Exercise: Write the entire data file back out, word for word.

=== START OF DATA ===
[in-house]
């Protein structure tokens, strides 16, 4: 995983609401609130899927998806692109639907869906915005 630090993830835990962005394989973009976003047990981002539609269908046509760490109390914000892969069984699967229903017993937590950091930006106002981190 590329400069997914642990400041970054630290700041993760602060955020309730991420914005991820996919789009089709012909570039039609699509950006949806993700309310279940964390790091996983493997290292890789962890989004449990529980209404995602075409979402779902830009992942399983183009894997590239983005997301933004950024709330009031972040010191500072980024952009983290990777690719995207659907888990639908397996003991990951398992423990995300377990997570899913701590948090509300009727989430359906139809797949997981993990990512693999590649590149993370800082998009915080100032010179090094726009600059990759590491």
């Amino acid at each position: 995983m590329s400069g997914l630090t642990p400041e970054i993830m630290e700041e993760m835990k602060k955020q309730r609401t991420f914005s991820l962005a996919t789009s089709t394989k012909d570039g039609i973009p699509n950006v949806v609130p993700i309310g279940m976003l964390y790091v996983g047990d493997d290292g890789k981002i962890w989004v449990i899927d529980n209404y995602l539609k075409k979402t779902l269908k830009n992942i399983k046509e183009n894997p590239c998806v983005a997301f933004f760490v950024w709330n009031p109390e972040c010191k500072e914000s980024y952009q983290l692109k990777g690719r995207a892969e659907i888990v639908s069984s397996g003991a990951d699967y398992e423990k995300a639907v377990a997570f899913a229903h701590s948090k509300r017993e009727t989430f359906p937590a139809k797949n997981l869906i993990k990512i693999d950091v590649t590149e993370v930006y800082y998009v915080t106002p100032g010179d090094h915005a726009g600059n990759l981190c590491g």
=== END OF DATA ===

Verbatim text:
[in-house]
């Protein structure tokens, strides 16, 4: 995983609401609130899927998806692109639907869906915005 630090993830835990962005394989973009976003047990981002539609269908046509760490109390914000892969069984699967229903017993937590950091930006106002981190 590329400069997914642990400041970054630290700041993760602060955020309730991420914005991820996919789009089709012909570039039609699509950006949806993700309310279940964390790091996983493997290292890789962890989004449990529980209404995602075409979402779902830009992942399983183009894997590239983005997301933004950024709330009031972040010191500072980024952009983290990777690719995207659907888990639908397996003991990951398992423990995300377990997570899913701590948090509300009727989430359906139809797949997981993990990512693999590649590149993370800082998009915080100032010179090094726009600059990759590491």
């Amino acid at each position: 995983m590329s400069g997914l630090t642990p400041e970054i993830m630290e700041e993760m835990k602060k955020q309730r609401t991420f914005s991820l962005a996919t789009s089709t394989k012909d570039g039609i973009p699509n950006v949806v609130p993700i309310g279940m976003l964390y790091v996983g047990d493997d290292g890789k981002i962890w989004v449990i899927d529980n209404y995602l539609k075409k979402t779902l269908k830009n992942i399983k046509e183009n894997p590239c998806v983005a997301f933004f760490v950024w709330n009031p109390e972040c010191k500072e914000s980024y952009q983290l692109k990777g690719r995207a892969e659907i888990v639908s069984s397996g003991a990951d699967y398992e423990k995300a639907v377990a997570f899913a229903h701590s948090k509300r017993e009727t989430f359906p937590a139809k797949n997981l869906i993990k990512i693999d950091v590649t590149e993370v930006y800082y998009v915080t106002p100032g010179d090094h915005a726009g600059n990759l981190c590491g």